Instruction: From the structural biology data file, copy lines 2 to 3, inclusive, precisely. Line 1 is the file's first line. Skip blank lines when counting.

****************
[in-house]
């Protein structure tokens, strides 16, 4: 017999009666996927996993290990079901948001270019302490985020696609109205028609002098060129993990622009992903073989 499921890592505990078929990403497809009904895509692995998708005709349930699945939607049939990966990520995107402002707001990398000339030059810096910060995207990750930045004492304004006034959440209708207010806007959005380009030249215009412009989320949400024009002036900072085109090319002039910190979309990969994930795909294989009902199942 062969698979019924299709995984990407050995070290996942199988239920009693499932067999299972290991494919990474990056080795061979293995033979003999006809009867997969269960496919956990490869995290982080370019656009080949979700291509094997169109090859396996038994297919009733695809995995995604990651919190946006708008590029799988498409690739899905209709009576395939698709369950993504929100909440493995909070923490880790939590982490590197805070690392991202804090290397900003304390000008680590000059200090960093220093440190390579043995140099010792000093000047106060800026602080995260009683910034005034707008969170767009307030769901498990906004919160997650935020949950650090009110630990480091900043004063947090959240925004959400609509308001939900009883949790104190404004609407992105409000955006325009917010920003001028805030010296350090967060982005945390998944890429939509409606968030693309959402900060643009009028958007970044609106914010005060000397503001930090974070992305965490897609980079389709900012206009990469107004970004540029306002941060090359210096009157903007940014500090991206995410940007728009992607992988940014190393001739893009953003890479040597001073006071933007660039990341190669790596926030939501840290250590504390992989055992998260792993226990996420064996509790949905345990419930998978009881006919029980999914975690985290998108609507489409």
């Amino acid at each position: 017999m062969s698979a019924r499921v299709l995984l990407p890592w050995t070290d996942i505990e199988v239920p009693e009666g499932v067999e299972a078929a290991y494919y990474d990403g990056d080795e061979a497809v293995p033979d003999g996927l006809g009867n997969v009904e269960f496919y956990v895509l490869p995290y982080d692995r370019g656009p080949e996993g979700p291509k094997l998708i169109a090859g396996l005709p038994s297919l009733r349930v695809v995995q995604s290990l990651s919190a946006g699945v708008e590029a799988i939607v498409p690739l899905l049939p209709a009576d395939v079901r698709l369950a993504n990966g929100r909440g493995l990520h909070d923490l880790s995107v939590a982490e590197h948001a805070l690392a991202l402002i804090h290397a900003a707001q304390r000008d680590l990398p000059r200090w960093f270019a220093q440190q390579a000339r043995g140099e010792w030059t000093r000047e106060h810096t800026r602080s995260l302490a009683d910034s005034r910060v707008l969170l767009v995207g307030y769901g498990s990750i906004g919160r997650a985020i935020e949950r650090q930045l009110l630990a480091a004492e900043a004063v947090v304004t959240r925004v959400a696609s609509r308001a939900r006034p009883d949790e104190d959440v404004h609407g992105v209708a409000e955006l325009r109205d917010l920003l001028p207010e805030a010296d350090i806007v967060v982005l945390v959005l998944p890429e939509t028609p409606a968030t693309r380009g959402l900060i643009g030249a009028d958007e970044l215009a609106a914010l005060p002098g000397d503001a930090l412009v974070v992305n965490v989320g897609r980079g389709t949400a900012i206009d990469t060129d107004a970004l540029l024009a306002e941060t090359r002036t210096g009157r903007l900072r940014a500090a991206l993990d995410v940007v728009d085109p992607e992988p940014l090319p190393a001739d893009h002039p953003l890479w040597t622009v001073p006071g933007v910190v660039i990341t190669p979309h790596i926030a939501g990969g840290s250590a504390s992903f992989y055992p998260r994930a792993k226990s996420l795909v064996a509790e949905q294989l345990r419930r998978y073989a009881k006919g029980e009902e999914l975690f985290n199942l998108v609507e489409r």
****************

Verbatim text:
């Protein structure tokens, strides 16, 4: 017999009666996927996993290990079901948001270019302490985020696609109205028609002098060129993990622009992903073989 499921890592505990078929990403497809009904895509692995998708005709349930699945939607049939990966990520995107402002707001990398000339030059810096910060995207990750930045004492304004006034959440209708207010806007959005380009030249215009412009989320949400024009002036900072085109090319002039910190979309990969994930795909294989009902199942 062969698979019924299709995984990407050995070290996942199988239920009693499932067999299972290991494919990474990056080795061979293995033979003999006809009867997969269960496919956990490869995290982080370019656009080949979700291509094997169109090859396996038994297919009733695809995995995604990651919190946006708008590029799988498409690739899905209709009576395939698709369950993504929100909440493995909070923490880790939590982490590197805070690392991202804090290397900003304390000008680590000059200090960093220093440190390579043995140099010792000093000047106060800026602080995260009683910034005034707008969170767009307030769901498990906004919160997650935020949950650090009110630990480091900043004063947090959240925004959400609509308001939900009883949790104190404004609407992105409000955006325009917010920003001028805030010296350090967060982005945390998944890429939509409606968030693309959402900060643009009028958007970044609106914010005060000397503001930090974070992305965490897609980079389709900012206009990469107004970004540029306002941060090359210096009157903007940014500090991206995410940007728009992607992988940014190393001739893009953003890479040597001073006071933007660039990341190669790596926030939501840290250590504390992989055992998260792993226990996420064996509790949905345990419930998978009881006919029980999914975690985290998108609507489409």
């Amino acid at each position: 017999m062969s698979a019924r499921v299709l995984l990407p890592w050995t070290d996942i505990e199988v239920p009693e009666g499932v067999e299972a078929a290991y494919y990474d990403g990056d080795e061979a497809v293995p033979d003999g996927l006809g009867n997969v009904e269960f496919y956990v895509l490869p995290y982080d692995r370019g656009p080949e996993g979700p291509k094997l998708i169109a090859g396996l005709p038994s297919l009733r349930v695809v995995q995604s290990l990651s919190a946006g699945v708008e590029a799988i939607v498409p690739l899905l049939p209709a009576d395939v079901r698709l369950a993504n990966g929100r909440g493995l990520h909070d923490l880790s995107v939590a982490e590197h948001a805070l690392a991202l402002i804090h290397a900003a707001q304390r000008d680590l990398p000059r200090w960093f270019a220093q440190q390579a000339r043995g140099e010792w030059t000093r000047e106060h810096t800026r602080s995260l302490a009683d910034s005034r910060v707008l969170l767009v995207g307030y769901g498990s990750i906004g919160r997650a985020i935020e949950r650090q930045l009110l630990a480091a004492e900043a004063v947090v304004t959240r925004v959400a696609s609509r308001a939900r006034p009883d949790e104190d959440v404004h609407g992105v209708a409000e955006l325009r109205d917010l920003l001028p207010e805030a010296d350090i806007v967060v982005l945390v959005l998944p890429e939509t028609p409606a968030t693309r380009g959402l900060i643009g030249a009028d958007e970044l215009a609106a914010l005060p002098g000397d503001a930090l412009v974070v992305n965490v989320g897609r980079g389709t949400a900012i206009d990469t060129d107004a970004l540029l024009a306002e941060t090359r002036t210096g009157r903007l900072r940014a500090a991206l993990d995410v940007v728009d085109p992607e992988p940014l090319p190393a001739d893009h002039p953003l890479w040597t622009v001073p006071g933007v910190v660039i990341t190669p979309h790596i926030a939501g990969g840290s250590a504390s992903f992989y055992p998260r994930a792993k226990s996420l795909v064996a509790e949905q294989l345990r419930r998978y073989a009881k006919g029980e009902e999914l975690f985290n199942l998108v609507e489409r």